Okay, so "technically" this isn't a wildflower as it doesn't have any true blooming parts, BUT it can be found in many of our local forests (and it's fruiting parts are festive and fluffy), let's learn more about it!
This woodland sedge also goes by the name seersucker sedge. It is a native evergreen that can be found across the eastern half of the United States, however it is on the endangered plants list for New Jersey and Minnesota. It grows best in shady areas from rich, moist soils. At its base you can find a reddish-purple coloring. Late spring it will begin to produce seeds.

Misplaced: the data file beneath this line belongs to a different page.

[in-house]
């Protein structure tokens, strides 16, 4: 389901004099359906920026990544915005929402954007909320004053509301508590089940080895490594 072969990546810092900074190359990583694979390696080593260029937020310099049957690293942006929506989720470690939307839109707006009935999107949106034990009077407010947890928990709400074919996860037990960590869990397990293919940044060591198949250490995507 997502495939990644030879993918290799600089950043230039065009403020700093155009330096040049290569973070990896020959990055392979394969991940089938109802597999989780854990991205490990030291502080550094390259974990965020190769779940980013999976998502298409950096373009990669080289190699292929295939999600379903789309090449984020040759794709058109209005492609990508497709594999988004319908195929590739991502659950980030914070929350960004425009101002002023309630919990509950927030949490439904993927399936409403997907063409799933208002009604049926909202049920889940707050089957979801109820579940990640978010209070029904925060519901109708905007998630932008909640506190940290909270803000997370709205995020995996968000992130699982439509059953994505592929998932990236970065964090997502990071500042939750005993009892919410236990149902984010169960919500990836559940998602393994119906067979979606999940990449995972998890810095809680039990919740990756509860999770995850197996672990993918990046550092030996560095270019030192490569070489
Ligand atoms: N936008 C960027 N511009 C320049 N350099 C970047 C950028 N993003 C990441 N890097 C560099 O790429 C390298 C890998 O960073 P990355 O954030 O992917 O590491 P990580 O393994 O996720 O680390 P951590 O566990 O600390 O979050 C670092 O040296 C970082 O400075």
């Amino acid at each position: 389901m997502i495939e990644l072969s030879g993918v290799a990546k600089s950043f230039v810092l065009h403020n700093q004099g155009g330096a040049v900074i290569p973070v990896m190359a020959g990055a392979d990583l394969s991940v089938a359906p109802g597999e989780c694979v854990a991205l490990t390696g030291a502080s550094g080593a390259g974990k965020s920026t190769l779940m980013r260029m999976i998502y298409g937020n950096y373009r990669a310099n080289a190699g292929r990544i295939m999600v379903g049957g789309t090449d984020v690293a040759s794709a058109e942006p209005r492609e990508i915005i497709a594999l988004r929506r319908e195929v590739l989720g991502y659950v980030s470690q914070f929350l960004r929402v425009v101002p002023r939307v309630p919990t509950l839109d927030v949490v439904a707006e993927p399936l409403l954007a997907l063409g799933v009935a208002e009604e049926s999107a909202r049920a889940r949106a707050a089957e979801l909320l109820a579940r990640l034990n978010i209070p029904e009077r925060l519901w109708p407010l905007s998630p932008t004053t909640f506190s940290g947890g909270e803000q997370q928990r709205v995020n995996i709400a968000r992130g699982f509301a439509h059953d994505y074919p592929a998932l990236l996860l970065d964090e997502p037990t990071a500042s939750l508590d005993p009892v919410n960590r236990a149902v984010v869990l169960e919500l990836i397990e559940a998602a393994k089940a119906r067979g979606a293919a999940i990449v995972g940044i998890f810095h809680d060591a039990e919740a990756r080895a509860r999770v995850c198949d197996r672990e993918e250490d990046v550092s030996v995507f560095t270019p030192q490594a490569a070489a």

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Since 2015 we have been exploring and sharing all the amazing things we’ve found in nature.
Emily is an Ohio Certified Volunteer Naturalist who is most often found out in the woods.